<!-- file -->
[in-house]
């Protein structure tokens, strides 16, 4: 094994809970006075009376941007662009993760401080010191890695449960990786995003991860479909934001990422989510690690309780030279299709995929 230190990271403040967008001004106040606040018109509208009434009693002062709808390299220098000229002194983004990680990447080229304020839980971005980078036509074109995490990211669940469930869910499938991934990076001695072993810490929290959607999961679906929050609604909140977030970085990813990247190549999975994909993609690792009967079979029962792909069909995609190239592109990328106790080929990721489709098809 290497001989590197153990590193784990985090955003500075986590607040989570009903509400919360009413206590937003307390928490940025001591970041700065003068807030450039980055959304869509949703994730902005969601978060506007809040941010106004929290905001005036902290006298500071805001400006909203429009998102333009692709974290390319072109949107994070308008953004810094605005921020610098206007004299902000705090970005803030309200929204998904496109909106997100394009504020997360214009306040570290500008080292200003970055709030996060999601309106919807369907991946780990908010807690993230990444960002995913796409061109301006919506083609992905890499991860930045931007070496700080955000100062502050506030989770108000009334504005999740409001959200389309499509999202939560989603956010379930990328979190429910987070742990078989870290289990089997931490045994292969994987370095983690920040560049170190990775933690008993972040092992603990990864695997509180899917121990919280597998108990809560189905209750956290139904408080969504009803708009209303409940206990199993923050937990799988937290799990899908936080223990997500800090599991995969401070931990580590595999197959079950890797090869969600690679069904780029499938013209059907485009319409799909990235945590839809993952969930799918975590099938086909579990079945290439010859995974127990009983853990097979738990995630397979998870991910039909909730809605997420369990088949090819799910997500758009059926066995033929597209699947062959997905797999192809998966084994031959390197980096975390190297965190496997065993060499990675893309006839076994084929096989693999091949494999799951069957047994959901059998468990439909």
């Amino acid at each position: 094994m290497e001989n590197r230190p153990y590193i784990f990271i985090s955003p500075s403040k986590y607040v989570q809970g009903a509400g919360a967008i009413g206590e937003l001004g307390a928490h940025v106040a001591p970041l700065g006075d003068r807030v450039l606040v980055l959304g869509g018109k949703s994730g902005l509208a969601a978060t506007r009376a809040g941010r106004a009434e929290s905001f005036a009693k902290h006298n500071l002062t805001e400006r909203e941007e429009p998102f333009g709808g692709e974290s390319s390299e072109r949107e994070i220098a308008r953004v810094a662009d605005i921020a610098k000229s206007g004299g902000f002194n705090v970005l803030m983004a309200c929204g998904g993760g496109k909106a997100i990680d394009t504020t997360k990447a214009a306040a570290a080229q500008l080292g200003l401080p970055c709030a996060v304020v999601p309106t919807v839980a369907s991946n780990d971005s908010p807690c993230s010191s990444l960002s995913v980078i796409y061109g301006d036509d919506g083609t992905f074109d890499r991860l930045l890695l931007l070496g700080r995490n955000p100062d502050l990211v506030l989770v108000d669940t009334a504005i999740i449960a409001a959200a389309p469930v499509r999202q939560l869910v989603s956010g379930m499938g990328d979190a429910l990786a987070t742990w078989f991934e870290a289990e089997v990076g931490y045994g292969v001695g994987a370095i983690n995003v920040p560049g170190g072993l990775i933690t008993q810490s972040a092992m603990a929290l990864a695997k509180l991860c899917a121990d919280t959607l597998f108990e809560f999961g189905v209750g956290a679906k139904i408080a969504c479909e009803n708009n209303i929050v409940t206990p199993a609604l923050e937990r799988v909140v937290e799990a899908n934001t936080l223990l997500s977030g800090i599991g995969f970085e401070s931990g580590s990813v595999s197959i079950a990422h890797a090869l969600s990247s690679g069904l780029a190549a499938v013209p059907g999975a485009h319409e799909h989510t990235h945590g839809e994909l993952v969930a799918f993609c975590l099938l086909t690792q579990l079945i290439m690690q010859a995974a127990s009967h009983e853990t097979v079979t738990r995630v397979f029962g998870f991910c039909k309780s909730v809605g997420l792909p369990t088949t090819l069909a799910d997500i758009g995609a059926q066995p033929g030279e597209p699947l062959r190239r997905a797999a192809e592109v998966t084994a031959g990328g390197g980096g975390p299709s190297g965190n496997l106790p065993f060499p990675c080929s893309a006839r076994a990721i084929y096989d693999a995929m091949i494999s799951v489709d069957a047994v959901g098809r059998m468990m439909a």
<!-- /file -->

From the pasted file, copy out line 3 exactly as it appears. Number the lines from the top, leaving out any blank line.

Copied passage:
């Amino acid at each position: 094994m290497e001989n590197r230190p153990y590193i784990f990271i985090s955003p500075s403040k986590y607040v989570q809970g009903a509400g919360a967008i009413g206590e937003l001004g307390a928490h940025v106040a001591p970041l700065g006075d003068r807030v450039l606040v980055l959304g869509g018109k949703s994730g902005l509208a969601a978060t506007r009376a809040g941010r106004a009434e929290s905001f005036a009693k902290h006298n500071l002062t805001e400006r909203e941007e429009p998102f333009g709808g692709e974290s390319s390299e072109r949107e994070i220098a308008r953004v810094a662009d605005i921020a610098k000229s206007g004299g902000f002194n705090v970005l803030m983004a309200c929204g998904g993760g496109k909106a997100i990680d394009t504020t997360k990447a214009a306040a570290a080229q500008l080292g200003l401080p970055c709030a996060v304020v999601p309106t919807v839980a369907s991946n780990d971005s908010p807690c993230s010191s990444l960002s995913v980078i796409y061109g301006d036509d919506g083609t992905f074109d890499r991860l930045l890695l931007l070496g700080r995490n955000p100062d502050l990211v506030l989770v108000d669940t009334a504005i999740i449960a409001a959200a389309p469930v499509r999202q939560l869910v989603s956010g379930m499938g990328d979190a429910l990786a987070t742990w078989f991934e870290a289990e089997v990076g931490y045994g292969v001695g994987a370095i983690n995003v920040p560049g170190g072993l990775i933690t008993q810490s972040a092992m603990a929290l990864a695997k509180l991860c899917a121990d919280t959607l597998f108990e809560f999961g189905v209750g956290a679906k139904i408080a969504c479909e009803n708009n209303i929050v409940t206990p199993a609604l923050e937990r799988v909140v937290e799990a899908n934001t936080l223990l997500s977030g800090i599991g995969f970085e401070s931990g580590s990813v595999s197959i079950a990422h890797a090869l969600s990247s690679g069904l780029a190549a499938v013209p059907g999975a485009h319409e799909h989510t990235h945590g839809e994909l993952v969930a799918f993609c975590l099938l086909t690792q579990l079945i290439m690690q010859a995974a127990s009967h009983e853990t097979v079979t738990r995630v397979f029962g998870f991910c039909k309780s909730v809605g997420l792909p369990t088949t090819l069909a799910d997500i758009g995609a059926q066995p033929g030279e597209p699947l062959r190239r997905a797999a192809e592109v998966t084994a031959g990328g390197g980096g975390p299709s190297g965190n496997l106790p065993f060499p990675c080929s893309a006839r076994a990721i084929y096989d693999a995929m091949i494999s799951v489709d069957a047994v959901g098809r059998m468990m439909a």